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career advice

post #1 of 18
Thread Starter 
I'm 23. Graduated from the university last year w/ a bachelors in business adm. I have minimal work experience (only 1 real job and 1 legal internship) . I took my lsat and got into a a few law schools. Ended up going into a 3rd tier w/ half tuition. However i felt like this was not the right decision and i might be making a huge mistake. I was able to drop out in time to get 90% of my money back. I kind of feel like a quitter but at the same time i feel like a huge weight has been lifted off my shoulders.

So to get to the point, what should i do next? I'm leaning towards a masters just because i dont want to risk settling and not going back to school, but at the same time I feel like i need some experience. However i dont know what kind of job i can get with such a vague & mediocre degree.

As for me, I prefer to be outdoors & travel than stuck in a cubicle & im not terrible at math.
post #2 of 18

http://www.physicsforums.com/showthread.php?t=130103 ;)

post #3 of 18
Getting a random masters degree because you don't know what to do is a great way to spend the rest of your life paying down student loans on a useless degree.

If what you want to do requires a masters then so be it--but the purpose of school is not to stall the real world.
post #4 of 18
What is with all the cubicle fear? There was a time when people had their heads screwed-on right and understood: (1) work is something you get paid for, not a fun hobby, and (2) an office job is generally far preferable to manual labor.
post #5 of 18
You're so old an wise foo.
post #6 of 18
I am ancient relative to most of this board.
post #7 of 18
Yea seriously mrscrouge, harden the fuck up. Take a cubicle job - you have a long life of making threads about decorating your apartment and bitching about bespoke tailors stealing your money ahead of you!

OP: A master's in.. .what?
post #8 of 18
Quote:
Originally Posted by aravenel View Post

Getting a random masters degree because you don't know what to do is a great way to spend the rest of your life paying down student loans on a useless degree.

If what you want to do requires a masters then so be it--but the purpose of school is not to stall the real world.

 

^^ Agreed..... getting education for the sake of it does not make a lot of sense.

 

 

 

 

What exactly do you want to do with your life?? If you want to work for someone else for the rest of your life then go back to school and get your masters. If you plan on starting a company and building your own dream, then your education means squat. Education does not determine your ability to succeed as a business owner and entrepreneur.... all you need for that is hard work, a dream and never give up.

 

IMO too many young people spend time getting educated because they think it's the thing to do. Decide how you want to live your life, find someone who lives that way and follow in their footsteps and try your very best to get mentorship from them.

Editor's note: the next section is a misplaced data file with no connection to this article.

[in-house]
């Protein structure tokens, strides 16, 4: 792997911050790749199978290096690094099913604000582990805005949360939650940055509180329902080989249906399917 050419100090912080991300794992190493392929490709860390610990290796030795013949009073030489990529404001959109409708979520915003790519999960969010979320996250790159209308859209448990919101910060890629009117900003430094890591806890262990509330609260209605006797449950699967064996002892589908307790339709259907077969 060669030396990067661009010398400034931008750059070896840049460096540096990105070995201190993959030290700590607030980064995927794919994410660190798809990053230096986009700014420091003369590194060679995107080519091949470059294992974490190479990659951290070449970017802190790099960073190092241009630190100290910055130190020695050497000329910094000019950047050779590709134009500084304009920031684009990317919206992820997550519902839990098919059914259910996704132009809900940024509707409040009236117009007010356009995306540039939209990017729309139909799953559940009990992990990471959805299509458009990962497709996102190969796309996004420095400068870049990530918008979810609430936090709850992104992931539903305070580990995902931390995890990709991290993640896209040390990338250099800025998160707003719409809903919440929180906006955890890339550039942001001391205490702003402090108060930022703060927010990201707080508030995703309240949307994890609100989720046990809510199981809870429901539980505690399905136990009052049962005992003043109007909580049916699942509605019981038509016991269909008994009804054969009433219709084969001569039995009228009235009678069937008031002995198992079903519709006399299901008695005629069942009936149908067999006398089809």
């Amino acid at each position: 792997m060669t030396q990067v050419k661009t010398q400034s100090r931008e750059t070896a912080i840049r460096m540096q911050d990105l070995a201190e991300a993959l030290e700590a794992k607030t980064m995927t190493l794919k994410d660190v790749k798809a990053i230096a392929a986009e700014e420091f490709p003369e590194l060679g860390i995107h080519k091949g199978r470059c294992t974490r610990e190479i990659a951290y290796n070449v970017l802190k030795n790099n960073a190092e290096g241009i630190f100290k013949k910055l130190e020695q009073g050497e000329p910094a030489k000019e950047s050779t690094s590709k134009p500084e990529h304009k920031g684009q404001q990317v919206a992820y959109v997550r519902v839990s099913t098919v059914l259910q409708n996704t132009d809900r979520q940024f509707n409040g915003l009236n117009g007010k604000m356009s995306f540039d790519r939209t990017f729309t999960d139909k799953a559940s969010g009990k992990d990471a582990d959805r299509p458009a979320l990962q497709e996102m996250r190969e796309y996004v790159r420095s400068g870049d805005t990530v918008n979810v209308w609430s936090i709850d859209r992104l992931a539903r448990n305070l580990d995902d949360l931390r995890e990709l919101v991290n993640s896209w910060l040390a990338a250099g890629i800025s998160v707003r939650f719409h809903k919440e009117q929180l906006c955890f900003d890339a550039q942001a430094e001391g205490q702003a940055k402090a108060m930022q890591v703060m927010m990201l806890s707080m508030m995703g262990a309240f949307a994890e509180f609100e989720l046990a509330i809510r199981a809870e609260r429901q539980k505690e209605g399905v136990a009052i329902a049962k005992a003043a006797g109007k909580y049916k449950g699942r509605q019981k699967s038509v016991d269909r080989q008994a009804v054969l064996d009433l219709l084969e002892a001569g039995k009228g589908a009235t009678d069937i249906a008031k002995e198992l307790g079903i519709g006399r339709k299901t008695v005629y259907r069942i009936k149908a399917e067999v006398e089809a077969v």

post #9 of 18
Quote:
Originally Posted by mrscrouge View Post

As for me, I prefer to be outdoors & travel than stuck in a cubicle

Wow, how interesting. I don't think I've ever met anyone who prefers leisure activities to working.

Seriously, what is so hard or awful about finding a job and earning money while you're figuring out what to do with your life? Why is going to school again and not working so much more likely to lead to ultimate happiness than spending that same time working, earning some cash, enjoying life as a self-sufficient person and maybe actually learning something about yourself in the process?

Do you think that everyone who came before you emerged from college as a fully formed human who knew exactly what they wanted to accomplish and life and exactly how to do it? Of course not! We took a job that didn't seem awful, maybe liked it, maybe hated it, maybe liked it then hated it, and then with experience in hand we moved on to something else. Lather, rinse, repeat.

There seems to be this trend among college grads of viewing their first job as some kind of life sentence, which sets them on a narrow path forever and which they wish to delay as long as possible. It's in fact the exact opposite. Endless education is the sentence, assuming it is not in furtherance of a specific goal. It burdens you with debt while simultaneously obstructing you from experiencing true independence. A job is freedom... the freedom to not depend on others for your sustenance, the freedom to make your own career decisions, the freedom to change course and find a better path whenever the opportunity presents itself.

Personally, when I was at the end of college, I couldn't wait to get out on my own, earning a paycheck and enjoying life as a "grown up". I felt certain that life began after school. I was right, and life hasn't disappointed.
post #10 of 18
Quote:
Originally Posted by mcbrown View Post